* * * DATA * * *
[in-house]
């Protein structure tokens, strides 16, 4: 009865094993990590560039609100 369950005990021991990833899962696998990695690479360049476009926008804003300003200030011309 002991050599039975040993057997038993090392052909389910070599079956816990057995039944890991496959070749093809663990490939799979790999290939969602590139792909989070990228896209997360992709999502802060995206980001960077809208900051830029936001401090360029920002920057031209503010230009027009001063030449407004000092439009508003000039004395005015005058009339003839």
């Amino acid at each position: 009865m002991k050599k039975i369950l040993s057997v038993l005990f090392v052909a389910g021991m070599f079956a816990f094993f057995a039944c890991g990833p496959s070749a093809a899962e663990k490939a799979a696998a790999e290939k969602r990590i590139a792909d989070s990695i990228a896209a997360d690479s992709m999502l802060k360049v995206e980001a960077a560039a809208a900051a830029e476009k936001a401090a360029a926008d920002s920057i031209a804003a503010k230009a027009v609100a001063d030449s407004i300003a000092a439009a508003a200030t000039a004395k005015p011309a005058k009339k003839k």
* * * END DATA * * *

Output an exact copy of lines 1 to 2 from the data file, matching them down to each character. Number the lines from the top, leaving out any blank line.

[in-house]
């Protein structure tokens, strides 16, 4: 009865094993990590560039609100 369950005990021991990833899962696998990695690479360049476009926008804003300003200030011309 002991050599039975040993057997038993090392052909389910070599079956816990057995039944890991496959070749093809663990490939799979790999290939969602590139792909989070990228896209997360992709999502802060995206980001960077809208900051830029936001401090360029920002920057031209503010230009027009001063030449407004000092439009508003000039004395005015005058009339003839």